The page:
Geese – Projector | Album Review

Living in the home of UK post-punk (Manchester) can leave quite the indifference to new post-punk artists. But for the same reason that I couldn’t get enough of Poison Ivy for their decadently cold and coarse sound, I flocked to the NYC-hailing luminaries, Geese, for their gritty vignettes of human phenomena.

Their debut alt-rock album, Projector, couldn’t be more promising. For the first time in what feels like forever, a refreshing sonic vision has reanimated the post-punk corpse. What’s infinitely more impressive is the fact that the Brooklyn-based quintet was still in high school while this phenomenal debut album was in production. It is the ultimate middle finger to anyone that underestimated this generation of artists.

The dynamic album kicks off with the tumultuously electric single, Rain Dance, which serves as the perfect introduction to the volatility and stylistic gravitas of Geese. Sure, plenty of artists before them have experimented with reminiscent post-punk tones, but the sheer instrumental exuberance and raconteurial confidence from the vocals grips you by the pre-chorus in Rain Dance.

In their alt-noir standout single Low Era, Geese show a more melodic side, allowing angular guitars to bring in the swampy and swaggering, garage rock meets pop meets post-punk, single that has already racked up in excess of 432,000 streams on Spotify alone. For a band at their outset in this post-pandemic era of music, which may as well exist in a parallel universe from our pre-pandemic times for the entropy that chokes the progress of new artists, that is quite the feat.

Track 3, Fantasies / Survival, finds an enigmatic way to highlight the disparities between our existence and desires – which would be incredibly depressing if it were not for the fact that this bleakly energetic track leaves you galvanized by its grandeur and elegance. I’m not usually one for showy riffs, but the glitchy no-wave chaos that disrupts the track towards the outro was almost enough to make John Dwyer (Oh Sees) seem nonchalant in his iconic style.

If you haven’t declared yourself fanatic about Cameron Winter’s lyricism by this point, First World Warrior is more than enough to transform your appreciation into adoration. This gently melancholic single uses the mellifluous nature of the melodies to compliment the hazy, ethereal atmosphere in the vocal timbre and the emotional vulnerability that appears to come to Geese so easily. Any fans of The Horrors will undoubtedly find themselves sinking into First World Warrior with discernible ease.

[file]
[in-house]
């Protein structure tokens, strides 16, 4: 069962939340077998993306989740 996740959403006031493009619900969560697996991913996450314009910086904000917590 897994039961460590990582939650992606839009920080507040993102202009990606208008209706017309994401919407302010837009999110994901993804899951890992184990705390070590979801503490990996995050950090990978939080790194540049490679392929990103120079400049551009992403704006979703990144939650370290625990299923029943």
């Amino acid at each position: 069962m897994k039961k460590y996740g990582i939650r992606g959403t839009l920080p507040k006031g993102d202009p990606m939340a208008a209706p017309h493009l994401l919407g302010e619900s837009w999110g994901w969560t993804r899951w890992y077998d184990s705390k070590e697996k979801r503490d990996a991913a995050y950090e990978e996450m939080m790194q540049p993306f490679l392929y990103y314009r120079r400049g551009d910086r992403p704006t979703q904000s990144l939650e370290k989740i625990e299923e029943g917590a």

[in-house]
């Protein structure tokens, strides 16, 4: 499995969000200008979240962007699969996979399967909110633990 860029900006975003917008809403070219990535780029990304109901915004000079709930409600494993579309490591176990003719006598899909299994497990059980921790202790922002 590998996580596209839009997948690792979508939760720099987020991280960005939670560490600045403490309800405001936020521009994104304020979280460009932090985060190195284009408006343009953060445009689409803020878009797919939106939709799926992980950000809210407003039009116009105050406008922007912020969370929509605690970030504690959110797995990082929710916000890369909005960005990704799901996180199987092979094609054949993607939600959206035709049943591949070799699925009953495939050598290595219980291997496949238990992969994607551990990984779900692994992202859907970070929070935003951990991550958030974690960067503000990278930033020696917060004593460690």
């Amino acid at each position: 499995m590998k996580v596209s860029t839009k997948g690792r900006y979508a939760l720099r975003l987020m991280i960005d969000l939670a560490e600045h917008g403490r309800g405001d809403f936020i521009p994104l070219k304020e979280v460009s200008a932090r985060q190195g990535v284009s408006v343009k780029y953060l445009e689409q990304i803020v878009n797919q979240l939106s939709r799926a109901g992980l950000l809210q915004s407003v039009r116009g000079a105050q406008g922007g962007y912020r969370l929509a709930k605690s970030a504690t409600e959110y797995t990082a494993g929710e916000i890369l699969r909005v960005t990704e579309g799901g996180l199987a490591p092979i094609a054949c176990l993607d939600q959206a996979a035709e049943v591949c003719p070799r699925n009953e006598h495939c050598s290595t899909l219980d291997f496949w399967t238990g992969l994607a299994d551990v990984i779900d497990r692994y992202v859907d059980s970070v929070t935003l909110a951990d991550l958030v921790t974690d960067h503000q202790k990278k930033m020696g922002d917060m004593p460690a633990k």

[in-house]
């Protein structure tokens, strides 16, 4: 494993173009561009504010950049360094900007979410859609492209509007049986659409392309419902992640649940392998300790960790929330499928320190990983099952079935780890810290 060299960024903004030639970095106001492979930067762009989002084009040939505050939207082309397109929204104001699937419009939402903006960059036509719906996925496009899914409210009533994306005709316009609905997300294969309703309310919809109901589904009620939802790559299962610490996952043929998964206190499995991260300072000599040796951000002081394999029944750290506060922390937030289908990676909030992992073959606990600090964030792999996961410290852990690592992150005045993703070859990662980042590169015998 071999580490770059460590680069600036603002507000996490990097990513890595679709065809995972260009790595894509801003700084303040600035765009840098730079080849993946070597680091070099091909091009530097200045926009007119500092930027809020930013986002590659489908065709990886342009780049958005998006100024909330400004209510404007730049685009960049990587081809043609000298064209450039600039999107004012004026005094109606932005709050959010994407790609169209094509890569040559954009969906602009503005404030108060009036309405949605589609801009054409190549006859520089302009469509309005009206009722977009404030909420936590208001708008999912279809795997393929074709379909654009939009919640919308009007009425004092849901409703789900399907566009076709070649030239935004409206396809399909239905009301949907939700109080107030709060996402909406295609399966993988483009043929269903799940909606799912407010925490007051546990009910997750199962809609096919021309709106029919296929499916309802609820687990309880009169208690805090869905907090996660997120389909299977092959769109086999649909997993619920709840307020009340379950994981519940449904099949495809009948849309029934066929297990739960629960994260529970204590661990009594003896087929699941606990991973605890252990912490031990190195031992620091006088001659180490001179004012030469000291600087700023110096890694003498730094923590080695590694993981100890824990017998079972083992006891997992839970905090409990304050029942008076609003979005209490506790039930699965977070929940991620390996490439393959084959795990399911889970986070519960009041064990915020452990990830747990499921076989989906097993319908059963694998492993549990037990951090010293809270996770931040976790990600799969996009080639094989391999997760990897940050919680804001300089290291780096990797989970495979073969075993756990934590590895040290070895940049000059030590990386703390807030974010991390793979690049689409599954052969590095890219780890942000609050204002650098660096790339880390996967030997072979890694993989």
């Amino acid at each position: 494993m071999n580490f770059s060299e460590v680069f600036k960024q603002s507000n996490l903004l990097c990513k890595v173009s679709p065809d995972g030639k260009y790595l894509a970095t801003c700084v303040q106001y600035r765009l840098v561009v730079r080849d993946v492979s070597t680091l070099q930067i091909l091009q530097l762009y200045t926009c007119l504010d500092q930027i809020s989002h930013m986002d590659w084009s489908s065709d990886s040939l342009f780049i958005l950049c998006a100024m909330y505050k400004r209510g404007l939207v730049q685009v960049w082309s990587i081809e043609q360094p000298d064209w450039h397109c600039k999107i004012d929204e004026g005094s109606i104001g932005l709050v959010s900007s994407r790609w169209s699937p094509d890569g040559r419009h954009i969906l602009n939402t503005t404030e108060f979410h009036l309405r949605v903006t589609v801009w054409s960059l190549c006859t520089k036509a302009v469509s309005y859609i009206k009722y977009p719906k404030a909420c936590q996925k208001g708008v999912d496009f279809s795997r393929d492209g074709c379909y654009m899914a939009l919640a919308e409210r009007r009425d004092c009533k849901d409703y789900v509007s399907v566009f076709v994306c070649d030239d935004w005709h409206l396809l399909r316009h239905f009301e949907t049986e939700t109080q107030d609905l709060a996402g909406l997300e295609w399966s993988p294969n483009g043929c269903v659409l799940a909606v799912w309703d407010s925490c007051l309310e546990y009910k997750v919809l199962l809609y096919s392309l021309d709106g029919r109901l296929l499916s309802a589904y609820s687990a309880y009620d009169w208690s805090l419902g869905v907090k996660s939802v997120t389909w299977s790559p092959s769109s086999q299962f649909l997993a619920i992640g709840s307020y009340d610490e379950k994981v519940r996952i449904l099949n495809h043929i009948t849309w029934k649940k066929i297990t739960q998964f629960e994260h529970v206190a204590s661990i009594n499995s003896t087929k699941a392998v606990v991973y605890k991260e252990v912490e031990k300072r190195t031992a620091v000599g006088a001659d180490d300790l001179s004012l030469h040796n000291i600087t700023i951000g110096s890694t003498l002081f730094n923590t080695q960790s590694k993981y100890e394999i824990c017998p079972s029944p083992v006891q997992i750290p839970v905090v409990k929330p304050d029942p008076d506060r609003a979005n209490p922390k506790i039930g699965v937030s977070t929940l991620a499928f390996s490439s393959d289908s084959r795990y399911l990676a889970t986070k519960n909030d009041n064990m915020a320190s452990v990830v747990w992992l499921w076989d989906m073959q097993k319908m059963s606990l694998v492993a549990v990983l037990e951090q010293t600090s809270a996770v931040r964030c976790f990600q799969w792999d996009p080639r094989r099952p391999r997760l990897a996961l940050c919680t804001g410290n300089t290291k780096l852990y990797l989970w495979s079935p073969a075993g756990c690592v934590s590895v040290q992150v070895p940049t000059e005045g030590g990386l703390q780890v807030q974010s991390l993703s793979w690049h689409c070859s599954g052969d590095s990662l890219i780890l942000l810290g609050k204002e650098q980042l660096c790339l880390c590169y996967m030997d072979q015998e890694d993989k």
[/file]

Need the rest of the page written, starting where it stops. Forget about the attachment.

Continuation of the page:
Disco is notably one for the Talking Heads fans, with deadpan lyrics being delivered over tribal drums until the atmospheric instrumentals build around the outstretching lyrics that claw for connection. As the extended single shifts through its varying evolutions, it leaves you guessing with every twist of the sonic knife.

The LP concludes on the punchy track, Opportunity is Knocking, which proves that Geese can easily get the dopamine flowing when they experiment with warmer tones. From a proto-punk prelude to dreamy piano-led instrumental increments, the single is an eclectic smorgasbord that pulls from all corners of the alternative spectrum.

It is nothing short of baffling that this prodigious debut has been met with scepticism from music moguls who have questioned the motives of Geese and dubbed them as cocky trust fund kids that cannot be trusted. Sure, not every new band has the financial backing to make an ever-lasting impression on the airwaves from the first hit, but to diminish a riotously indulgent record on little more than the basis of classism and scepticism is nothing short of ignorant. Maybe we should be checking the financial background of MSM music reviewers too if finance is pivotal to the credibility of creativity.

In 2022, it is probably time for us to throw away the idealisation of the starving artist. It is no coincidence that people with financial opportunity and freedom choose to become artists; art is still a necessary component of the human experience – regardless of who it comes from. Otherwise, we’d probably have to write off all artists just as soon as they have any money in the bank.

I digressed, but Projector was notably one of the best rock releases of 2021. With an international tour tentatively booked – Covid-19 variant and chaos pending – it is clear that this is only the beginning for Geese and their mogul-confusing sound. Especially considering that they have already been snapped up by the prestigious punk label, Partisan Records, who also invested in Fontaines DC and IDLES.

Projector is now available to purchase.